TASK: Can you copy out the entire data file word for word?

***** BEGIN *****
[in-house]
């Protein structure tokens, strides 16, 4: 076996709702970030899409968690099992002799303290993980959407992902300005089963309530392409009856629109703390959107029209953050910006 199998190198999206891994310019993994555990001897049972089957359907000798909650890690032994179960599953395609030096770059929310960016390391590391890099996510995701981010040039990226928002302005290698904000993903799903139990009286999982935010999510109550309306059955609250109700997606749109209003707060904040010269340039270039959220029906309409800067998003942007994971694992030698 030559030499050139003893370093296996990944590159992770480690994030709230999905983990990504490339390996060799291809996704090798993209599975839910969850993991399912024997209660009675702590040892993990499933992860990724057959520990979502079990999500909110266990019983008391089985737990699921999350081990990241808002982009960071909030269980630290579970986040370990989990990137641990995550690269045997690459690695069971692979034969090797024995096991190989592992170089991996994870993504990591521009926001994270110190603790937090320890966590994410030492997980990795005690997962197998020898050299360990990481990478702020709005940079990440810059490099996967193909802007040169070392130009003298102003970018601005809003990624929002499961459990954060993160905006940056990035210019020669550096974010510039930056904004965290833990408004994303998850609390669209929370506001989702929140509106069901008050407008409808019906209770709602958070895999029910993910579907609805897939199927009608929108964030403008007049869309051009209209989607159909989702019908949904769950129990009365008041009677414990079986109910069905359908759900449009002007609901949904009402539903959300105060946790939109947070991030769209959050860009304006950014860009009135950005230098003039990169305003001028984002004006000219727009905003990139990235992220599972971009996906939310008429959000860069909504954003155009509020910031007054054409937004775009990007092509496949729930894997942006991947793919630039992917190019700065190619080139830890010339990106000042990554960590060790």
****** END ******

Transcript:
[in-house]
């Protein structure tokens, strides 16, 4: 076996709702970030899409968690099992002799303290993980959407992902300005089963309530392409009856629109703390959107029209953050910006 199998190198999206891994310019993994555990001897049972089957359907000798909650890690032994179960599953395609030096770059929310960016390391590391890099996510995701981010040039990226928002302005290698904000993903799903139990009286999982935010999510109550309306059955609250109700997606749109209003707060904040010269340039270039959220029906309409800067998003942007994971694992030698 030559030499050139003893370093296996990944590159992770480690994030709230999905983990990504490339390996060799291809996704090798993209599975839910969850993991399912024997209660009675702590040892993990499933992860990724057959520990979502079990999500909110266990019983008391089985737990699921999350081990990241808002982009960071909030269980630290579970986040370990989990990137641990995550690269045997690459690695069971692979034969090797024995096991190989592992170089991996994870993504990591521009926001994270110190603790937090320890966590994410030492997980990795005690997962197998020898050299360990990481990478702020709005940079990440810059490099996967193909802007040169070392130009003298102003970018601005809003990624929002499961459990954060993160905006940056990035210019020669550096974010510039930056904004965290833990408004994303998850609390669209929370506001989702929140509106069901008050407008409808019906209770709602958070895999029910993910579907609805897939199927009608929108964030403008007049869309051009209209989607159909989702019908949904769950129990009365008041009677414990079986109910069905359908759900449009002007609901949904009402539903959300105060946790939109947070991030769209959050860009304006950014860009009135950005230098003039990169305003001028984002004006000219727009905003990139990235992220599972971009996906939310008429959000860069909504954003155009509020910031007054054409937004775009990007092509496949729930894997942006991947793919630039992917190019700065190619080139830890010339990106000042990554960590060790």